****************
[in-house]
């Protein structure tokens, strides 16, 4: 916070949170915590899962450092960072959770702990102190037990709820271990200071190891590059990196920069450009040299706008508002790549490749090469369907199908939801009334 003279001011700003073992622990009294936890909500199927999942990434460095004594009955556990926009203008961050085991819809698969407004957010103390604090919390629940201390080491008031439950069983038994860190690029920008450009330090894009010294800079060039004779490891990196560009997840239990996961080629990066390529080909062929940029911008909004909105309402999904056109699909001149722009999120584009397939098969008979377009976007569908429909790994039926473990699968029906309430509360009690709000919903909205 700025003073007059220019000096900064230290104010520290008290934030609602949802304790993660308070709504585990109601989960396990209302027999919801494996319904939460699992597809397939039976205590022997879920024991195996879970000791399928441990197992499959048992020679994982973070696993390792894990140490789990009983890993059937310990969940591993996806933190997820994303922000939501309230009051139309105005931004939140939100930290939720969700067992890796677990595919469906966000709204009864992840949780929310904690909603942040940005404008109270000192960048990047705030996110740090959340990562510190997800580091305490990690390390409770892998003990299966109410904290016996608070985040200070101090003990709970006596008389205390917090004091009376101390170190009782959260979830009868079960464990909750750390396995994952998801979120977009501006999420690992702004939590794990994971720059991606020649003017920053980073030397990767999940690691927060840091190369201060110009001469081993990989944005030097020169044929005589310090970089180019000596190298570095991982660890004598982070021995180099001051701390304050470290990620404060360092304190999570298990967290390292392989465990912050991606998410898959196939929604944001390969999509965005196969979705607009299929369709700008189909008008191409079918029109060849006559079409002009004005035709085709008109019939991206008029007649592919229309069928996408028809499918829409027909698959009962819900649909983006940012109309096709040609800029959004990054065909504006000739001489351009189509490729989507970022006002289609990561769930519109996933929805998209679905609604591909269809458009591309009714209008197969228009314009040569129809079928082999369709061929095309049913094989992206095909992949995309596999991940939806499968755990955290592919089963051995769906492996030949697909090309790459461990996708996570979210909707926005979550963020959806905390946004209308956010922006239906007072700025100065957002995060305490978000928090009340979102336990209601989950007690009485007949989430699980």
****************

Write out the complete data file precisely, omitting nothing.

[in-house]
């Protein structure tokens, strides 16, 4: 916070949170915590899962450092960072959770702990102190037990709820271990200071190891590059990196920069450009040299706008508002790549490749090469369907199908939801009334 003279001011700003073992622990009294936890909500199927999942990434460095004594009955556990926009203008961050085991819809698969407004957010103390604090919390629940201390080491008031439950069983038994860190690029920008450009330090894009010294800079060039004779490891990196560009997840239990996961080629990066390529080909062929940029911008909004909105309402999904056109699909001149722009999120584009397939098969008979377009976007569908429909790994039926473990699968029906309430509360009690709000919903909205 700025003073007059220019000096900064230290104010520290008290934030609602949802304790993660308070709504585990109601989960396990209302027999919801494996319904939460699992597809397939039976205590022997879920024991195996879970000791399928441990197992499959048992020679994982973070696993390792894990140490789990009983890993059937310990969940591993996806933190997820994303922000939501309230009051139309105005931004939140939100930290939720969700067992890796677990595919469906966000709204009864992840949780929310904690909603942040940005404008109270000192960048990047705030996110740090959340990562510190997800580091305490990690390390409770892998003990299966109410904290016996608070985040200070101090003990709970006596008389205390917090004091009376101390170190009782959260979830009868079960464990909750750390396995994952998801979120977009501006999420690992702004939590794990994971720059991606020649003017920053980073030397990767999940690691927060840091190369201060110009001469081993990989944005030097020169044929005589310090970089180019000596190298570095991982660890004598982070021995180099001051701390304050470290990620404060360092304190999570298990967290390292392989465990912050991606998410898959196939929604944001390969999509965005196969979705607009299929369709700008189909008008191409079918029109060849006559079409002009004005035709085709008109019939991206008029007649592919229309069928996408028809499918829409027909698959009962819900649909983006940012109309096709040609800029959004990054065909504006000739001489351009189509490729989507970022006002289609990561769930519109996933929805998209679905609604591909269809458009591309009714209008197969228009314009040569129809079928082999369709061929095309049913094989992206095909992949995309596999991940939806499968755990955290592919089963051995769906492996030949697909090309790459461990996708996570979210909707926005979550963020959806905390946004209308956010922006239906007072700025100065957002995060305490978000928090009340979102336990209601989950007690009485007949989430699980």